The Canadian men's national team is going to the Octagon for the first time since 1997. Their 3-0 win over Haiti Tuesday night sealed Canada's advancement to the final round of FIFA World Cup Qualifying, after a nervous game in Chicago turned sharply into a showcase of talent from the Canadians. Although they first took the lead from a devastating own goal by Haiti, Canada went on to score twice more -- thanks to Cyle Larin and Junior Hoilett -- to wrap up the two-legged tie and take it 4-0 on aggregate. Now, they move on to the eight-team final stage -- although the Concacaf Gold Cup will come first, this summer. Before we can look too far ahead, though, here are three immediate thoughts from Canada's historic victory.

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Make your own luck?

Spare a thought for Josué Duverger, the 21-year-old goalkeeper forced into action after regular Haitian starter Johny Placide missed out due to visa issues. Duverger, who was actually born in Montreal, made a flood of outstanding saves, including three from point-blank range in the first half on Jonathan David. And then, disaster struck him: his brutal error on a back pass from his defender early in the second half gave Canada their first goal of the night, making it 2-0 on aggregate and effectively sinking his team. Canadian fans certainly felt for Duverger (although it's not like they haven't seen similar bad luck strike their own side), but it's not as though Canada wasn't deserving of a goal. They dominated possession and had the overwhelming advantage in chances; certainly, it felt as though Canada scoring was inevitable, although perhaps not in that fashion.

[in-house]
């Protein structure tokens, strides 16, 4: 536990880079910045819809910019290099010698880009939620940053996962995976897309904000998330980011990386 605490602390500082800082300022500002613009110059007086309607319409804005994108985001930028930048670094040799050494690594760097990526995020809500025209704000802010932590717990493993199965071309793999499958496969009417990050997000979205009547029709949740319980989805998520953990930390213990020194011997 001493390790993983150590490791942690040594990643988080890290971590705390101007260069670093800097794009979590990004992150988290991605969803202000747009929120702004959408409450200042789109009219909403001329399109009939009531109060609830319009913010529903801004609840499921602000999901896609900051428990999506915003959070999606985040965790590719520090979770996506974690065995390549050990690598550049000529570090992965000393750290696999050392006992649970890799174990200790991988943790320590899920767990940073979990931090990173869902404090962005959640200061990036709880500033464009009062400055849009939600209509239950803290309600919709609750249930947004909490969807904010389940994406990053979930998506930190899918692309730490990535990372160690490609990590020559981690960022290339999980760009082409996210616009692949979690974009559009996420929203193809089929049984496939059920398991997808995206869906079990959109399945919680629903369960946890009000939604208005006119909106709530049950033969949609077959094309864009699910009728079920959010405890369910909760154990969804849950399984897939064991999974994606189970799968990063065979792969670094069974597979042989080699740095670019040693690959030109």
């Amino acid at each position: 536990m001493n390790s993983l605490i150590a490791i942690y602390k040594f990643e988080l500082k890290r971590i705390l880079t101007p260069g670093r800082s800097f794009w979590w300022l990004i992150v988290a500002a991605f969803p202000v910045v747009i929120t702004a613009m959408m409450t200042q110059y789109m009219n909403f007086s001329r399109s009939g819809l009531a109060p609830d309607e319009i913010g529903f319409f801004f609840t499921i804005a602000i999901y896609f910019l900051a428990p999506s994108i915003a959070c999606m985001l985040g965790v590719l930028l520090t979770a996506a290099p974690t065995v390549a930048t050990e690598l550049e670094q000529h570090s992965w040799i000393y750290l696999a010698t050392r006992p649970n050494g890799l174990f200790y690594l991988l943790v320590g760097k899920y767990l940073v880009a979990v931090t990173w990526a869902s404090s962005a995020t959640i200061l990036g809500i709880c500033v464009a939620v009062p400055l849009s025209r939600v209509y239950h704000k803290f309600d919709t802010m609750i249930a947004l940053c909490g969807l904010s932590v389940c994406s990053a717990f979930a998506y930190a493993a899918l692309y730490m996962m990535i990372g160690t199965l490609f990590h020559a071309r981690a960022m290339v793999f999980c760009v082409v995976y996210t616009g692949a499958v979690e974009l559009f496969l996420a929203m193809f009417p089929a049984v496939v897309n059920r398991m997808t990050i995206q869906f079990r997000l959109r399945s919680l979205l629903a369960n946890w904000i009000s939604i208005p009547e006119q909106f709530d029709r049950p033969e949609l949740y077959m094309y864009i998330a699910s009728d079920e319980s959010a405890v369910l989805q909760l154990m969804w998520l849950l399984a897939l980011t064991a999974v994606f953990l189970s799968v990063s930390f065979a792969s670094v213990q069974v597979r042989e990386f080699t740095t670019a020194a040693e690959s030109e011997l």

Speed, skill overwhelms Haiti out wide

The tempo of this match was far quicker than the previous contest in Port-au-Prince, with Canada able to move the ball more comfortably on the slicker pitch. The Canadians pressed Haiti feverishly in the first half, hunting down every ball more than a few inches from a Haitian foot. Alphonso Davies had, as he often does, an inspired performance down the left flank, staying a little wider than he has in previous matches but still taking on multiple defenders at a time and scorching them with his pace. Davies and Jonathan David both seemed to have the ball glued to their boots at times, with a number of tricky moves putting them past defenders -- although the finish wasn't necessarily always there. Still, Canada's outright talent was on display far more in this match than it was in the last, and it's the main reason they blew Haiti out of the water in shots (18-4) in a match where their opponents desperately needed to score. Canada demonstrated facets of their game that they'll need to be comfortable unleashing against the toughest opponents in Concacaf this Fall. They can hang with just about anyone, so long as they remain confident and continue to play to their strengths.

Alistair Johnston comfortable in advanced role

After starting the previous two contests for Canada as the right-sided defender in a back three, Johnston was afforded a little more freedom this time around. With Doneil Henry coming into the side to replace Richie Laryea, Johnston moved into his more natural fullback position on the right side, and he excelled. Johnston, a capable two-way player, got to show a little more of his attacking acumen in this game, and he thrived for it. With the Haitians overloading Davies' side at times in the first half, Canada wasn't afraid to play through Johnston, who found himself well up the pitch around the box. The attacking side of Johnston's game is a major reason he's been so useful to Nashville SC in the past year, and he'd shown glimpses of it in earlier World Cup qualifying matches but not yet against the more challenging opponents. It's unclear whether or not Johnston has supplanted Laryea -- a combination of match form and fatigue may have given Johnston the edge this time around -- but it's very clear that John Herdman has (at least) two very capable options at right-back.

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